The Power of Repetitive Marketing Creating a marketing process--not a marketing event--is the surest way to bring in the business.
Opinions expressed by Entrepreneur contributors are their own.
What two things do the following quotes have in common?
"I did a mailing once and never got any business."
"I sent a press release once and never got published in thenewspaper."
"I attended a chamber of commerce meeting once and nevergot any business from it."
The first common element is that these are actual quotesI've heard-numerous times-from business owners, entrepreneursand independent business professionals. The second thing is theyall contain the word "once." Doing something once is anevent. Doing it over and over again is a process. The reason thoseentrepreneurs made the statements above is because they viewedmarketing as an event. But marketing isn't an event-it's aprocess, something you'll need to do over and over again if youwant to achieve results.
Direct marketing guru Dan Kennedy is a famed proponent of theuse of sequential mailings. His recommendation, one that has beenproven over and over, is that a series of three mailings that havecrafted messages with irresistible offers will attract potentialcustomers. Other experts say it takes six to eight times of"touching" a prospect before they get inpurchase-readiness mode-one that puts you at the forefront of theirawareness so when it comes time for them to want or need yourproduct, they immediately think of you.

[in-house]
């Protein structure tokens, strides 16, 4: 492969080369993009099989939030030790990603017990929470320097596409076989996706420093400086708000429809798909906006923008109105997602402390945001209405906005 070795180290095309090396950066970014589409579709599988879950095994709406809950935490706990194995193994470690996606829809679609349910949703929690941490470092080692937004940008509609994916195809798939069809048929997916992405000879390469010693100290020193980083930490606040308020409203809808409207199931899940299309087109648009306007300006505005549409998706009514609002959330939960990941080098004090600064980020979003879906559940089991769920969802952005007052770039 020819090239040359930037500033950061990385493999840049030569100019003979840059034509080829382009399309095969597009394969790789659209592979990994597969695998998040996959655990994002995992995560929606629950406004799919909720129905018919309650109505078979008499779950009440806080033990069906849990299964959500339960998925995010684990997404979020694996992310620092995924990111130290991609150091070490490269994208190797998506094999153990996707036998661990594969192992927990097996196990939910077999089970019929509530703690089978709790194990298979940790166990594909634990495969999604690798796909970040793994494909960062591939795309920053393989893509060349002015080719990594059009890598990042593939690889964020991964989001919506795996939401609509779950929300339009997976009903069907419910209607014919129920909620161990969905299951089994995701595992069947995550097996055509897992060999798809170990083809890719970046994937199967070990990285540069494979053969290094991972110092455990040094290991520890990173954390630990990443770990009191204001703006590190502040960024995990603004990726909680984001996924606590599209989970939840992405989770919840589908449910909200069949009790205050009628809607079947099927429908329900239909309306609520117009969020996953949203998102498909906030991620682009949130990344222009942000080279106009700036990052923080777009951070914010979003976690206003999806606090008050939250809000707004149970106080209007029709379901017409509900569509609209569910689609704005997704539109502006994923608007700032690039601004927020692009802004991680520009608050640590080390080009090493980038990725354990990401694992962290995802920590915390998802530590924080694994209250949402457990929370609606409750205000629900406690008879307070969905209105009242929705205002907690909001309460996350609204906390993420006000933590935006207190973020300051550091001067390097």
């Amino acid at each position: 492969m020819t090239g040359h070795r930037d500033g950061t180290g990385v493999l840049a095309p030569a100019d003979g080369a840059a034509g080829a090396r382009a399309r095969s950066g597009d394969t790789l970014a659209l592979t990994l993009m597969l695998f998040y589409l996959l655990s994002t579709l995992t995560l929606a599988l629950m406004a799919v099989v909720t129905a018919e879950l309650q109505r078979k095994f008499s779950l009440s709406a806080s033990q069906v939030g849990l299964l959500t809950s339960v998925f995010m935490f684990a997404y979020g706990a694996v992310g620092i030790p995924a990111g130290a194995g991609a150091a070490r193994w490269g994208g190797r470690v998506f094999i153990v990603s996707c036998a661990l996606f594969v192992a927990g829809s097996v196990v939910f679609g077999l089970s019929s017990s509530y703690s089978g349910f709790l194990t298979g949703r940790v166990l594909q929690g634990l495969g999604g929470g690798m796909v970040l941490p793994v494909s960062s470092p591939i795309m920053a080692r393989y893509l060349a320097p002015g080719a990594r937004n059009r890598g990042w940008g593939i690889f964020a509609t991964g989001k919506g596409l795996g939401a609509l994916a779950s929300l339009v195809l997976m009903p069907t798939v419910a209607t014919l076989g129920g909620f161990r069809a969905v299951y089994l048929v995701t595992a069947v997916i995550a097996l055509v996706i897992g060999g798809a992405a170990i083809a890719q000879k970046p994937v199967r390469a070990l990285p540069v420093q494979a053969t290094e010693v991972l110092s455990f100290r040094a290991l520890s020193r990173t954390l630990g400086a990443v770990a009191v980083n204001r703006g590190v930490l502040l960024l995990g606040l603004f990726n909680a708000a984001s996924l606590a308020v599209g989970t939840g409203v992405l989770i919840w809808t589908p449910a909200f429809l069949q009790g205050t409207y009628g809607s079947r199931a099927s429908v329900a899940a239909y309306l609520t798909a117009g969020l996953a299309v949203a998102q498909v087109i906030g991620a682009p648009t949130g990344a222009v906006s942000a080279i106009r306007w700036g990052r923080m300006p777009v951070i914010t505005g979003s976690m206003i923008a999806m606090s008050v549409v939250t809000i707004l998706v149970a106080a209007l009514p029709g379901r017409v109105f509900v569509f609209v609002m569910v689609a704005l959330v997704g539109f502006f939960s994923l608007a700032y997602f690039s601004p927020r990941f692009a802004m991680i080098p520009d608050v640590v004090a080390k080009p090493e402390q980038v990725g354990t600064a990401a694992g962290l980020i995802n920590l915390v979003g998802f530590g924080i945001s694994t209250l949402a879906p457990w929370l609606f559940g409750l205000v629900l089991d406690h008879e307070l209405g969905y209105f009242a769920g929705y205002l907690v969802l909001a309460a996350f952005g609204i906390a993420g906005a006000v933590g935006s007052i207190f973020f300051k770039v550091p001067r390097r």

Let me explain how it works. Many times, I'll show up at anetworking event and hear this from the people I meet: "I seeyou everywhere." What these people mean isn't that theyliterally see me everywhere, but that they hear about my networkingevents, they see our company's name in the paper as a result ofa press release, they see an ad for a seminar I'm presenting ondirect marketing or guerrilla marketing, or they've received apostcard or letter from me.
If you add these efforts up, I've most likely touched aprospect at least four or five times before they start recognizingmy name. They think they see me everywhere because I put mymarketing messages where my target market happens to be, and I dothis over and over-creating a true marketing process.
Do I get business when I hear that my prospects have seen meeverywhere? Not necessarily, but it provides confirmation that mymarketing efforts are working, it's one more touch my prospectswill remember, and when it comes time for that person to want orneed my services, they're going to think of that person orcompany they "see everywhere."
Don't get discouraged if the response you get from one ofyour marketing initiatives is lower than you expected. Do itagain-your response rate will go up. And plan your marketingefforts so there's this sense of repetitiveness.
Jay Conrad Levinson, co-author with me of Guerrilla Marketing in 30 Days, told meone time that 90 percent of all marketing decisions are made with acustomer's subconscious mind. And the way to approach and getinto this subconscious mind is through repetition. This has beenproven by both researchers and practitioners. I've certainlyexperienced it in my own direct mail program and when Inetwork.
And it all goes back to Direct Sales 101. There you learn thatit takes a minimum of six times of contacting a prospect beforethey're ready to purchase. You'll also learn that mostsalespeople stop after just three contacts. Look at the gap ofpotential business represented there.
Marketing works the same way. I've literally gotten businessfrom prospects who have contacted me after many, many months ofsending them mailings, and they tell me, "You've beenmailing something to me every month for the past year. It'stime we do business together." This never would have happenedif I'd stopped my mailings at three.
So take my advice: Plan out your marketing efforts, keep theidea of repetitiveness in mind, put your activities on a calendar,and measure the increased activity you're sure to see resultsfrom as you work through your marketing process.